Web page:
What you must know about our economy
A new World Bank country report has this to say about Malaysia:
‘The economy seems to be caught in a middle-income trap - unable to remain competitive as a high-volume, low-cost producer, yet unable to move up the value chain and achieve rapid growth by breaking into fast growing markets for knowledge and innovation-based products and services’ (see page 53 of the full report).
We are unable to break into higher-value markets because our brightest minds leave the country in droves while our research institutions, such as our local universities, have woefully poor track records as far as research and innovation is concerned (negligible amount of publications in top academic journals and no significant, original product development; innovation effort against GDP per capita is lower than for Vietnam, Indonesia, Thailand and the Philippines).
Our education system in general appears to stifle true and unbounded thinking and dissent — the preconditions for creativity and innovation. There are structural and institutional causes for this quagmire.
The prime minister promises ‘new economic models’ by year-end to help propel Malaysia into the high-income nation's league.
But what special economic models does the Malaysian government believe it can possibly concoct that all the brightest economists from all the different schools of economic thought and institutions around the world have not yet thought up of?
What can mere economic models on paper do, especially when fundamental problems remain unaddressed?
Would this state of affairs then herald desperate economic measures that involve sacrificing our rights and sovereignty, such as the selling off our land and resources to investor countries with big stashes of cash?
Already we see our permanent forest reserves (which should be kept and exploited as natural forests) being converted into rubber wood plantations in joint-venture schemes with countries like China. This is but one example. There are others. More are no doubt in the pipeline.
If it comes down to this, then we as a nation are in a serious predicament.
We cannot leave the livelihoods of our people and the economic future of the nation in the hands of a clandestine, non-transparent National Economic Action Council (NEAC) and its closed-door meetings.
The full suite of economic options for our country should be openly discussed so that decisions are made that maximally serve the rakyat as a whole, with a focus on the poorer class, even if it is at the expense of the welfare of a small group of powerful, vested interest groups.
In the spirit of participatory democracy, I believe it's time we had a sincere and open (televised, if possible) national dialogue and debate on Malaysia's economic condition and prospects in the broadest terms, in which the rakyat and their elected representatives are given the opportunity to participate.
The relevant experts - economists of different stripes (free-marketers to welfarists) and those involved in the energy and natural resources sectors (eg, petroleum consultants, forestry managers and environmental specialists) - should be roped in. There is no reason why there should be resistance to such a proposal.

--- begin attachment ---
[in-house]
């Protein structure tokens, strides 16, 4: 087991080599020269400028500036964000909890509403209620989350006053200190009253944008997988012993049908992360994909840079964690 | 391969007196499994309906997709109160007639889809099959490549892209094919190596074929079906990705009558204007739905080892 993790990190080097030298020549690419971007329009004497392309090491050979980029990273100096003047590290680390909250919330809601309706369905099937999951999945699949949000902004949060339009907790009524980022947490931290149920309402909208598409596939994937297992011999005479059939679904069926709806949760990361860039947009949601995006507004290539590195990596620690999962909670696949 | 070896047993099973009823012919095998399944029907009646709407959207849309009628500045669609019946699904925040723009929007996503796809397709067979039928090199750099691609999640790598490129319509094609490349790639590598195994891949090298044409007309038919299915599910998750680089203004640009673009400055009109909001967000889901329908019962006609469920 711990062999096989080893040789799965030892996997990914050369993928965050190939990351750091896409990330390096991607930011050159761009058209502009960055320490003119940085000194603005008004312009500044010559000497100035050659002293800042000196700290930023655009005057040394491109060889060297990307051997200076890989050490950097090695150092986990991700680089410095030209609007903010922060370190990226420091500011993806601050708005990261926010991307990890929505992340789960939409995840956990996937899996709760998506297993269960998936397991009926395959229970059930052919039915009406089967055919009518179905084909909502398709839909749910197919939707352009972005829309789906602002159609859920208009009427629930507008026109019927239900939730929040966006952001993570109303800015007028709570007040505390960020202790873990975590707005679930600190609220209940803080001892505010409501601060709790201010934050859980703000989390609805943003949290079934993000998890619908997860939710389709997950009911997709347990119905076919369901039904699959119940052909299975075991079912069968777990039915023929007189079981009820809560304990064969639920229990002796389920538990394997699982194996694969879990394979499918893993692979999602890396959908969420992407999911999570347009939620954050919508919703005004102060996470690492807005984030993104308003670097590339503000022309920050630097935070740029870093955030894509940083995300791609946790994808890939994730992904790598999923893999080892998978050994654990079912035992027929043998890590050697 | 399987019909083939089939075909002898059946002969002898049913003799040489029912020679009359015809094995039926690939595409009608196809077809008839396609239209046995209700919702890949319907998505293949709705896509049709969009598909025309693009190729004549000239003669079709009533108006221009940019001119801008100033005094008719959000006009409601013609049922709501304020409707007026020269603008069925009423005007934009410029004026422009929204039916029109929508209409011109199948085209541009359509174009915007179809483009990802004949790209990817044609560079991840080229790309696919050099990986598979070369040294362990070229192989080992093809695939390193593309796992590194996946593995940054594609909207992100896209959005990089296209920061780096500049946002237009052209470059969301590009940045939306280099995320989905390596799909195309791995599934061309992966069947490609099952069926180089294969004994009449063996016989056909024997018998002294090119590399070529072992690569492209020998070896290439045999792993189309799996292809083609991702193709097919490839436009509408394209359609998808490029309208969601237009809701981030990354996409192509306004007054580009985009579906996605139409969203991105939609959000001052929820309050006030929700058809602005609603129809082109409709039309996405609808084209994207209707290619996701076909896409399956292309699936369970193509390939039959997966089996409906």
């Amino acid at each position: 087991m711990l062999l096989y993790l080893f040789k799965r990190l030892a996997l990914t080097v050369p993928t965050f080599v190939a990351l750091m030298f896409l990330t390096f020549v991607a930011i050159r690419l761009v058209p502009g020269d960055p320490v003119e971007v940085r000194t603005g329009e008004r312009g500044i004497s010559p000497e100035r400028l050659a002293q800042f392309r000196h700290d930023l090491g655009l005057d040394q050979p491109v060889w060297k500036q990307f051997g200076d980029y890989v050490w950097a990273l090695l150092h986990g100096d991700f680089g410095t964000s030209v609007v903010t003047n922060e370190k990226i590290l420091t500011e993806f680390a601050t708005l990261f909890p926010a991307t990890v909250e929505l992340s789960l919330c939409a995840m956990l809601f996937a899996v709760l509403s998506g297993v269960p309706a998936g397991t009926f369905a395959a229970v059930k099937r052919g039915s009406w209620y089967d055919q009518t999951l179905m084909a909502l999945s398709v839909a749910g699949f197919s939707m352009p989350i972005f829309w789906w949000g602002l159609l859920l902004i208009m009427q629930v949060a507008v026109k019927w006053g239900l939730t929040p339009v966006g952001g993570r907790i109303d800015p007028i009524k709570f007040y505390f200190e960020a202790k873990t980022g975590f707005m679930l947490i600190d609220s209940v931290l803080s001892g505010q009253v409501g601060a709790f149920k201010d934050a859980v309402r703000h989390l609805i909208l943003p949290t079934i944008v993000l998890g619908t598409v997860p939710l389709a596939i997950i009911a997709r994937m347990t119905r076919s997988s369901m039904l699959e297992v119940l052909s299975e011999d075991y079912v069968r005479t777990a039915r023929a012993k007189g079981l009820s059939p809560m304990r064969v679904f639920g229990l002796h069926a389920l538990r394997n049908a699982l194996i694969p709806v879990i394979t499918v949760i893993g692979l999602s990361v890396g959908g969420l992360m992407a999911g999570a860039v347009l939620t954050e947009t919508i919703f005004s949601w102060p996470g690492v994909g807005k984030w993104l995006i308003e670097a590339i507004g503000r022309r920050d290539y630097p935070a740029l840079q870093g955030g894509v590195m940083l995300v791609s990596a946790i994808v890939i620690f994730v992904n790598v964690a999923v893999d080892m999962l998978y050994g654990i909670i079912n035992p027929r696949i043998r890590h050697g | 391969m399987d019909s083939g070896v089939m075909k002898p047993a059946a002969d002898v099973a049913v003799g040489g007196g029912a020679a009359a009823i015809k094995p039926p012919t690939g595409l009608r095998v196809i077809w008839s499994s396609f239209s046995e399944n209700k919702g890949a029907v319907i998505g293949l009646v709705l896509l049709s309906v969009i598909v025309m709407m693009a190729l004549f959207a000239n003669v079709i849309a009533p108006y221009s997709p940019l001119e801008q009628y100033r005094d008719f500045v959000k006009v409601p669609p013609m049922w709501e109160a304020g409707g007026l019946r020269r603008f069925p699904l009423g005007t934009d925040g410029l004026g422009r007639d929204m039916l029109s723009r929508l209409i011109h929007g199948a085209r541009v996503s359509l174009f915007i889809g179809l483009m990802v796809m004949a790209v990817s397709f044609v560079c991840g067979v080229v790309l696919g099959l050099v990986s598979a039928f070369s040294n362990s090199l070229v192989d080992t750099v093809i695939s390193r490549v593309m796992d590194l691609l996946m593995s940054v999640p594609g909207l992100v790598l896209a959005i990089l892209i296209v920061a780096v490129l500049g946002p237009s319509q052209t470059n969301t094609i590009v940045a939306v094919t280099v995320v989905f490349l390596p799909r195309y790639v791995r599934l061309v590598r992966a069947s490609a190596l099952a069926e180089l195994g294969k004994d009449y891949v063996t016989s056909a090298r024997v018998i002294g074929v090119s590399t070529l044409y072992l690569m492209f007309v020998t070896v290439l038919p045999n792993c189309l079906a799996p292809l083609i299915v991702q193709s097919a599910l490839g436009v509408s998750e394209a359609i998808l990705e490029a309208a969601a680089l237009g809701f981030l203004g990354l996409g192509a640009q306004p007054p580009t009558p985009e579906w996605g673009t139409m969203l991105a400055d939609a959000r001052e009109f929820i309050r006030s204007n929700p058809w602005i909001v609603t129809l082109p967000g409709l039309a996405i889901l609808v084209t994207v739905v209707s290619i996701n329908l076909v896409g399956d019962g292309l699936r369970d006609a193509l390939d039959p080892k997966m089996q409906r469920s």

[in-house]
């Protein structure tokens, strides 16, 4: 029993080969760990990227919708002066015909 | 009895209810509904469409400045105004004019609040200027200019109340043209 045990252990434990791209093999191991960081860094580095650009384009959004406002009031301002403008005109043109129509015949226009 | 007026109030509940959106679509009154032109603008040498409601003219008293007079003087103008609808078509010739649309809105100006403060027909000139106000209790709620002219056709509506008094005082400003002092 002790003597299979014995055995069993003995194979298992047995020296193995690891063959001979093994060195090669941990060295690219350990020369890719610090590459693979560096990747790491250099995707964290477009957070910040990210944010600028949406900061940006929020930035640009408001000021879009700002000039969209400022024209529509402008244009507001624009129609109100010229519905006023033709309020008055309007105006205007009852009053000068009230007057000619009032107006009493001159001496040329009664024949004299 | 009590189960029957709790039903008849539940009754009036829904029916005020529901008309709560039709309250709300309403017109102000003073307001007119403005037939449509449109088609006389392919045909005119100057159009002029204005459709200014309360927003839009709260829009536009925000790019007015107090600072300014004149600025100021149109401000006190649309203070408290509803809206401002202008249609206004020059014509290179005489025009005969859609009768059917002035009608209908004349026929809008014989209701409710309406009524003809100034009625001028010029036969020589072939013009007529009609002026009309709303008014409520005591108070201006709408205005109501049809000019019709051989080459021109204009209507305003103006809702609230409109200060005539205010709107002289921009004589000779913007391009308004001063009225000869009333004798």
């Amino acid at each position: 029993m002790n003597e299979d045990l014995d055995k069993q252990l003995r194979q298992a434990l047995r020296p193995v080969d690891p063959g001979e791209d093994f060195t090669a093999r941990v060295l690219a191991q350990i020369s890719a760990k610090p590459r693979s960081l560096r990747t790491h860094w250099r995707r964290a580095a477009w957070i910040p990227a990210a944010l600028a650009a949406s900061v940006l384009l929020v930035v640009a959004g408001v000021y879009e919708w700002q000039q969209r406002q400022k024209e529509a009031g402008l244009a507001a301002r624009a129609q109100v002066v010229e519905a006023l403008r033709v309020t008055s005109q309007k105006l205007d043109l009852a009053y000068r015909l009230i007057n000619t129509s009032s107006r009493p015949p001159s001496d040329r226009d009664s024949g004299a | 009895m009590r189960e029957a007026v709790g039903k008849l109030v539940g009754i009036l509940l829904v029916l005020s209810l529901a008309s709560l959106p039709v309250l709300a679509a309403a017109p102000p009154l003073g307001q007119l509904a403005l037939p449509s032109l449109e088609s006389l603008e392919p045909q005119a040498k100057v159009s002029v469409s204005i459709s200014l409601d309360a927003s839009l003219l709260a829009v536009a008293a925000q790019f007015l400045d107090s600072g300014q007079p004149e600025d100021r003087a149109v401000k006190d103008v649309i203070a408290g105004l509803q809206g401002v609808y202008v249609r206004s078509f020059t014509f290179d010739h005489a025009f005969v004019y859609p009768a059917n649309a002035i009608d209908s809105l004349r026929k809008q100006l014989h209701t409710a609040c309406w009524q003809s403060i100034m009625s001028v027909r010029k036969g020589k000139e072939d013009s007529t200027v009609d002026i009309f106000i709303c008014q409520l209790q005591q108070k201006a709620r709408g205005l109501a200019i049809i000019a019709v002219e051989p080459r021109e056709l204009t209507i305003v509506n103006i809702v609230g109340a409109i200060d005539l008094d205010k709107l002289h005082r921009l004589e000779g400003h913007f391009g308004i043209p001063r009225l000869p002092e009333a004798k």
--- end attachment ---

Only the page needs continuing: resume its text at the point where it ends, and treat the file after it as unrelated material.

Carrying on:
But who has the guts to get the ball rolling on this? Will it be the prime minister himself, or the opposition?
And by the way, in which country is recession a good thing? In Malaysia, it seems.
Mainstream economics views positive economic growth as a good thing (economic growth can be bad, but that's another story for another day). Under this pro-growth paradigm, policies that spur economic expansion are looked upon favourably because there is now ‘more’ to consume. Contractions (lesser things to consume, at whatever rate it happens), just do not cut the mustard.
Let's put it plainly. If your chocolate cake is getting smaller, it doesn't matter if it is getting smaller quickly or slowly, whether now five rats are nibbling at it when earlier 10 rats were.
The fact that it is shrinking cannot be cause for celebration when what is desired is an increase (or at least no change) in the size of the cake.
Here in Malaysia, the media appears to be praising the government for having negative growth — a contraction of the economy.
Read the following news report: ‘Kuala Lumpur, Nov 21 — The Najib administration received a fillip yesterday with new economic data showing that the prime minister’s moves to rev up the economy are working (?). Gross domestic product contracted 1.2 percent in the third quarter from a year earlier, shallower than the 2 percent drop predicted by most economists. The economy shrank 6.2 percent in the first quarter of the year, but improved a bit (?!) in the second quarter by contracting 3.9 percent.
Policies working? If they are we'd be growing. And ‘improved a bit’? What's ‘a bit’? And how is a shrinking an improvement?
Now let there be praise where praise is due and not jump the gun. But the media and policymakers seems to be clutching at straws to paint a Panglossian picture when cautious concern should be the attitude adopted.
More odd news: 'For the third quarter to Sept 30, Malaysia’s gross domestic product (GDP) growth declined 1.2%, which was 5.7% better (a ‘better’ decline?) compared with the preceding quarter. ‘This is stronger than what we were expecting. For now, the economy remains in a sweet spot,’’ Citigroup economist Kit Wei Zheng told Reuters yesterday.'
In ‘a sweet spot’ the economy is, while still clawing with a recession? Outrageous.
If any economy is in ‘a sweet spot’ in our region, it is Singapore. Hit by the worst recession in its history, it is now officially out of it and has registered positive growth. One cannot help but feel that the spin regarding Malaysia's economy is some sort of pre-general election mood-shaping. But this is just my conjecture.
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